Peter Sagan is arguably the favourite for Sunday's Elite men's road race at the UCI Road World Championships but as usual, the Slovakian prefers to play down his chances, shrugging off any pressure and expectations.
"We'll see what happens in the race. If I'm riding well I'll be up there if not I'll climb off and call it a day," he told Cyclingnews in Florence.
His agent, close friend and confidant Giovanni Lombardi was Mario Cipollini's lead-out man and the brains behind Cipo's world title win in 2002. He convinced Sagan to train alone at altitude in Colorado for much of August and September rather than in Europe. He is convinced that Sagan will have the form to survive on the tough Fiesole circuit and win, be it in a sprint finish or even alone.
"He can win either way, so he'll be the one to decide how to move in the finale," Lombardi told Cyclingnews.
"Peter's got to have good legs, which I think he's got, and then play a smart race. I hope he'll win and I'm sure he'll be in the thick of the action."
Slovakia has six riders in the road race, compared to the major nations who have nine riders. Slovakia has selected Sagan, his brother Juraj, Peter Velits, Martin Velits, Matej Jurco and Patrik Tybor. The whole team will work for Sagan in the hope of winning the rainbow jersey.
The lack of race radios will help reduce the strength of the bigger teams but Sagan knows he will be alone in the finale of the race.
"The Worlds are a totally different race to every other race we do, you can never use other races as an example. I'm racing with the Slovakia team and that will change things," Sagan said in his final pre-race press conference on Friday.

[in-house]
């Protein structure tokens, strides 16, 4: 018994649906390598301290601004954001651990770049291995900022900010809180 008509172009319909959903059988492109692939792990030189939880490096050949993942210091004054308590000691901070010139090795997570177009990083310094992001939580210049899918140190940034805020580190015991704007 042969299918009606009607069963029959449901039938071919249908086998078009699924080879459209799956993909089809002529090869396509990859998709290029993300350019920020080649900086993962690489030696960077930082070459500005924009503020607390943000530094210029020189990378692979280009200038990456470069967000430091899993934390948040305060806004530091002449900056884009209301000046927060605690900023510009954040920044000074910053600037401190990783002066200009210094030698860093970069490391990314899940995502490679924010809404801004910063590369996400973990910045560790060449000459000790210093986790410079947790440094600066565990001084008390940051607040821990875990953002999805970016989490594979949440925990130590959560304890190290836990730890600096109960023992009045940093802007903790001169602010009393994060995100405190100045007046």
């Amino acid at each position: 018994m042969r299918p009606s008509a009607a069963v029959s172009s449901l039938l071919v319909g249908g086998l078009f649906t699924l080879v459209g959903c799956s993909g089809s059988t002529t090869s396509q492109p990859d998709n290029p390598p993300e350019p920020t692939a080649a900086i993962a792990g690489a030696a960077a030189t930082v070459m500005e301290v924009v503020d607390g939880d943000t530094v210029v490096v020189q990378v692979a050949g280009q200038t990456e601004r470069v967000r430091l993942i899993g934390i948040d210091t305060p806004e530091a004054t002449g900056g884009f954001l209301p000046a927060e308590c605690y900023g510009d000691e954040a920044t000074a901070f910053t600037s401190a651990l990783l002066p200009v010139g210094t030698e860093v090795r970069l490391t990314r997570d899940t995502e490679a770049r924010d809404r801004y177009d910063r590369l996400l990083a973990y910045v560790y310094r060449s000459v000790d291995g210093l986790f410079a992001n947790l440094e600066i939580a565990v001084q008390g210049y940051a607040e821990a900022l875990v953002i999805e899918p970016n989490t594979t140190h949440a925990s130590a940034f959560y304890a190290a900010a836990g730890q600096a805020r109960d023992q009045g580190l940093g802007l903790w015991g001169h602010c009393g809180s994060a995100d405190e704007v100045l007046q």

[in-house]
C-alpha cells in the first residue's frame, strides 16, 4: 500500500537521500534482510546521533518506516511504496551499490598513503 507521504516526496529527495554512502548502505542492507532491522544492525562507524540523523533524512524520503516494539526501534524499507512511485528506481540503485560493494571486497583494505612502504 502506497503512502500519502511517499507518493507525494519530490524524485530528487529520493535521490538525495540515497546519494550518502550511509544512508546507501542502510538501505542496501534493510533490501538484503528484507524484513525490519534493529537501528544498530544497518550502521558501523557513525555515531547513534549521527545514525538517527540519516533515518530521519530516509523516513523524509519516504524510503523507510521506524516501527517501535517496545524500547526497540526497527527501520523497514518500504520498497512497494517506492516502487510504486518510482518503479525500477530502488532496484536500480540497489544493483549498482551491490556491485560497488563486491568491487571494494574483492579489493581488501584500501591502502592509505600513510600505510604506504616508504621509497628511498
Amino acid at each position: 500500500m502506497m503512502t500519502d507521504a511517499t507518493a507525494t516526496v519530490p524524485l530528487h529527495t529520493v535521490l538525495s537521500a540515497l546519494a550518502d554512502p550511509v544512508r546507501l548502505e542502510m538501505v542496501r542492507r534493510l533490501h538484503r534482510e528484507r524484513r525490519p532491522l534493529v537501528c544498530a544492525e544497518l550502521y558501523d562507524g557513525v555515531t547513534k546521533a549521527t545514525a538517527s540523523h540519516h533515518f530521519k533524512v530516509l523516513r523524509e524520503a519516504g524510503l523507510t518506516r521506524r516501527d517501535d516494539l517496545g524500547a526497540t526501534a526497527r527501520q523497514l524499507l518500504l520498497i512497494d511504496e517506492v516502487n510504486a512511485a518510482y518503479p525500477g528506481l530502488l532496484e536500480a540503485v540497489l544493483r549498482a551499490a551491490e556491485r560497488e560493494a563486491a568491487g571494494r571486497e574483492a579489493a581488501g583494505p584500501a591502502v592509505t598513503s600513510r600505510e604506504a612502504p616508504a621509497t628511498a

"I feel ready. This is the best I've ever felt for the world championships. Whatever happens, I know I've done everything I can to be ready."
Sagan saw the Fiesole finishing circuit earlier in the season and again on Thursday. It will be a test of his climbing ability, his bike handling skills, especially if it rains, and of his ability to read a race.
"The circuit is quite hard and I'll need a lot of luck, you always do for these types of races," he predicted.
Lombardi agreed but warned that the mixed-route of a largely flat opening 106km and then ten laps of the Fiesole circuit will be a factor.
"It's one of the hardest course in recent yeas but it all depends on how they race it," Lombardi said.
"If there's a classic early break, there's a risk the race will be controlled and so the race will not be as hard. For a selective race the peloton needs to be kept all together. Then the race will explode during the ten laps and it’ll be hard for any sprinter."
Lombardi said that luck will be a factor but warned that Sagan is strong enough to win even if Italy, Spain, Great Britain and Colombia try to make it a hard, selective race.
"Peter isn't afraid of a hard race. He impressed at Montreal. They tried to make it a hard race but he was up there and went on to win alone. Perhaps a hard race is better for him, so he takes on his rivals on a one-to one basis, mano a mano," Lombardi told Cyclingnews.
"His rivals will be the usual suspects: Gilbert, Cancellara, Valverde and perhaps Pozzato. He's on form but is slower in a sprint. Nibali is the leader of the Italian team and could be a threat but he'll have to win alone. I think he's the only one who can get a medal for Italy."